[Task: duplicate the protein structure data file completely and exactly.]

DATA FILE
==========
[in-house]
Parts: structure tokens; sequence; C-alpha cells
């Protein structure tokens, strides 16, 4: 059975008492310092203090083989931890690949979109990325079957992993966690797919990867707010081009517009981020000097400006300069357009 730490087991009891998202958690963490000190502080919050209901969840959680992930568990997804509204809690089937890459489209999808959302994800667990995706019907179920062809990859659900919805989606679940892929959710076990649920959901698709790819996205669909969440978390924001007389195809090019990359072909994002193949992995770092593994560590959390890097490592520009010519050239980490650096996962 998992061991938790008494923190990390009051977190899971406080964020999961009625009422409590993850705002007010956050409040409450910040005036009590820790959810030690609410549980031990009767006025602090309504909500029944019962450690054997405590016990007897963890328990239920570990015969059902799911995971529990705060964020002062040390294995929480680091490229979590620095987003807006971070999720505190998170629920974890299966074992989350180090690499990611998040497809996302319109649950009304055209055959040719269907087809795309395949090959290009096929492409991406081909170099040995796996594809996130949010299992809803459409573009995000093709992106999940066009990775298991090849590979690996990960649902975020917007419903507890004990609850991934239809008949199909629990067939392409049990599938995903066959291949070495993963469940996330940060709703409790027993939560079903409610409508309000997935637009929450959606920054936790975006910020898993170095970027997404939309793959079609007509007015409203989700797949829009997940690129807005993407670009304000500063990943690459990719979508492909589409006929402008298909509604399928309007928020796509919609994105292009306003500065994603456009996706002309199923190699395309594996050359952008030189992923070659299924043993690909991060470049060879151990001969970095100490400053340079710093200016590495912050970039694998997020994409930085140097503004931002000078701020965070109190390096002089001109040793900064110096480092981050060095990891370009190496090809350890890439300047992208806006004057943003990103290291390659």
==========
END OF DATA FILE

[in-house]
Parts: structure tokens; sequence; C-alpha cells
């Protein structure tokens, strides 16, 4: 059975008492310092203090083989931890690949979109990325079957992993966690797919990867707010081009517009981020000097400006300069357009 730490087991009891998202958690963490000190502080919050209901969840959680992930568990997804509204809690089937890459489209999808959302994800667990995706019907179920062809990859659900919805989606679940892929959710076990649920959901698709790819996205669909969440978390924001007389195809090019990359072909994002193949992995770092593994560590959390890097490592520009010519050239980490650096996962 998992061991938790008494923190990390009051977190899971406080964020999961009625009422409590993850705002007010956050409040409450910040005036009590820790959810030690609410549980031990009767006025602090309504909500029944019962450690054997405590016990007897963890328990239920570990015969059902799911995971529990705060964020002062040390294995929480680091490229979590620095987003807006971070999720505190998170629920974890299966074992989350180090690499990611998040497809996302319109649950009304055209055959040719269907087809795309395949090959290009096929492409991406081909170099040995796996594809996130949010299992809803459409573009995000093709992106999940066009990775298991090849590979690996990960649902975020917007419903507890004990609850991934239809008949199909629990067939392409049990599938995903066959291949070495993963469940996330940060709703409790027993939560079903409610409508309000997935637009929450959606920054936790975006910020898993170095970027997404939309793959079609007509007015409203989700797949829009997940690129807005993407670009304000500063990943690459990719979508492909589409006929402008298909509604399928309007928020796509919609994105292009306003500065994603456009996706002309199923190699395309594996050359952008030189992923070659299924043993690909991060470049060879151990001969970095100490400053340079710093200016590495912050970039694998997020994409930085140097503004931002000078701020965070109190390096002089001109040793900064110096480092981050060095990891370009190496090809350890890439300047992208806006004057943003990103290291390659």